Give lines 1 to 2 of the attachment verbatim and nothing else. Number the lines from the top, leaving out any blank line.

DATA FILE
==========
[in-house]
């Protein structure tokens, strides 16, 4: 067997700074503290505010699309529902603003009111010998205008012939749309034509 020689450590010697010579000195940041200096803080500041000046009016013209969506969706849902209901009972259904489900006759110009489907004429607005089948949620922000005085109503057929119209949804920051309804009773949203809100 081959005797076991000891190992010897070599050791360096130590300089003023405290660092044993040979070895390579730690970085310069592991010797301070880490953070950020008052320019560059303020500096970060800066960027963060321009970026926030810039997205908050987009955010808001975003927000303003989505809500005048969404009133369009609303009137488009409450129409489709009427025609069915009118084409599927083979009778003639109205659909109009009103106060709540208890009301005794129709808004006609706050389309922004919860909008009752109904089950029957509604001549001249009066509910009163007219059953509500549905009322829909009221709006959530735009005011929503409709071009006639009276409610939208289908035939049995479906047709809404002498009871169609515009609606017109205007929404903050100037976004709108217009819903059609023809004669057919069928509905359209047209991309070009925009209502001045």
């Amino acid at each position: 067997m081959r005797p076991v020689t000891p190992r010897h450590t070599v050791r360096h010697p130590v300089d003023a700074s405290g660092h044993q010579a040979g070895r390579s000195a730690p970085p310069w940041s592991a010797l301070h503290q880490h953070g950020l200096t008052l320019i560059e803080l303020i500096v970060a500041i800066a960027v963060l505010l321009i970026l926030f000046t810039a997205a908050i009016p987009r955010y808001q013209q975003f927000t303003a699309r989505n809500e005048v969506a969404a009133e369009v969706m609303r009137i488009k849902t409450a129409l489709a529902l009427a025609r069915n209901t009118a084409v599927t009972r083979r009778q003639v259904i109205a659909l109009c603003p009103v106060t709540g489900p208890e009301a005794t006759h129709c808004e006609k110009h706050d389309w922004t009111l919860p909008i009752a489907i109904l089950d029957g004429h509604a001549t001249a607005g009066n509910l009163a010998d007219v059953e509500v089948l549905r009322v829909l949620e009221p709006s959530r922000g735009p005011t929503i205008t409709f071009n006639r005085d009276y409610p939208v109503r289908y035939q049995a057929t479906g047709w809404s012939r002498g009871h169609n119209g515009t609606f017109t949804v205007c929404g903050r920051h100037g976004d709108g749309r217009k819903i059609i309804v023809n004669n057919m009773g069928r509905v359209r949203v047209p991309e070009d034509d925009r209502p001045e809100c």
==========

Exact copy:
[in-house]
């Protein structure tokens, strides 16, 4: 067997700074503290505010699309529902603003009111010998205008012939749309034509 020689450590010697010579000195940041200096803080500041000046009016013209969506969706849902209901009972259904489900006759110009489907004429607005089948949620922000005085109503057929119209949804920051309804009773949203809100 081959005797076991000891190992010897070599050791360096130590300089003023405290660092044993040979070895390579730690970085310069592991010797301070880490953070950020008052320019560059303020500096970060800066960027963060321009970026926030810039997205908050987009955010808001975003927000303003989505809500005048969404009133369009609303009137488009409450129409489709009427025609069915009118084409599927083979009778003639109205659909109009009103106060709540208890009301005794129709808004006609706050389309922004919860909008009752109904089950029957509604001549001249009066509910009163007219059953509500549905009322829909009221709006959530735009005011929503409709071009006639009276409610939208289908035939049995479906047709809404002498009871169609515009609606017109205007929404903050100037976004709108217009819903059609023809004669057919069928509905359209047209991309070009925009209502001045």